In most cases, the IRS has three years to audit a tax return. This is true when a taxpayer in Georgia or anywhere else doesn't understate their income by 25 percent or more. If that does occur, the government now has six years from when a return is filed to examine that return. In the event that a taxpayer fails to file a return, there is no limit to the amount of time the government can pursue taxes owed.
This is because it will be treated as a civil matter as opposed to a criminal one. There is also no limit to the amount of time that the IRS has to pursue penalties and interest in addition to that balance. The same is true if a taxpayer files a false return or does so with the intent to evade paying income tax.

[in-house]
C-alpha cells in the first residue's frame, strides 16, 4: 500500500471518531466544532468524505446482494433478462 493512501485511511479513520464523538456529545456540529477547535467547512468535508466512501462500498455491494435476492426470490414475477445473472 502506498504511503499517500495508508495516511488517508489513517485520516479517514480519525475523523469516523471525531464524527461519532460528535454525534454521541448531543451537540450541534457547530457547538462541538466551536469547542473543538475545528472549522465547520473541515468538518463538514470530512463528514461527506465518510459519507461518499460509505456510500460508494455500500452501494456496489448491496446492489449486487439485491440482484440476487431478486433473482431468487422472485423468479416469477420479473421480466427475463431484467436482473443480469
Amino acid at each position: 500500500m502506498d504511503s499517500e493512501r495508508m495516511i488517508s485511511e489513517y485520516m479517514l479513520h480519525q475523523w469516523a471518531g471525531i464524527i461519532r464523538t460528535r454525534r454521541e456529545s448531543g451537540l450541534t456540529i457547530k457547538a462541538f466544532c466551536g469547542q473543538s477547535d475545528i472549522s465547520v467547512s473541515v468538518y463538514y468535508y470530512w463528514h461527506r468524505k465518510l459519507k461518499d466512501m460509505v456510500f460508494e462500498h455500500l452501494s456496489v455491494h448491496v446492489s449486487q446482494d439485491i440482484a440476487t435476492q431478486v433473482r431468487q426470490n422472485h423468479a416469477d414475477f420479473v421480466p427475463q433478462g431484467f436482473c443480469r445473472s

It is important to point out that the IRS needs to meet a lower burden of proof in a civil matter as opposed to a criminal matter. Generally, if one of the exceptions is met, the government merely needs to show clear evidence that a taxpayer owes money. In a criminal matter, a case against a taxpayer needs to be proven beyond a reasonable doubt.
Those who fail to pay taxes on their wages or other income may face financial and other penalties. If an individual receives a notice from the IRS, it is generally a good idea to acknowledge and respond to it. Those who don't feel comfortable speaking with the government may hire an attorney do so on their behalf. This might help a taxpayer to get fees, penalties or interest waived or reduced in exchange for paying past due taxes in a timely manner.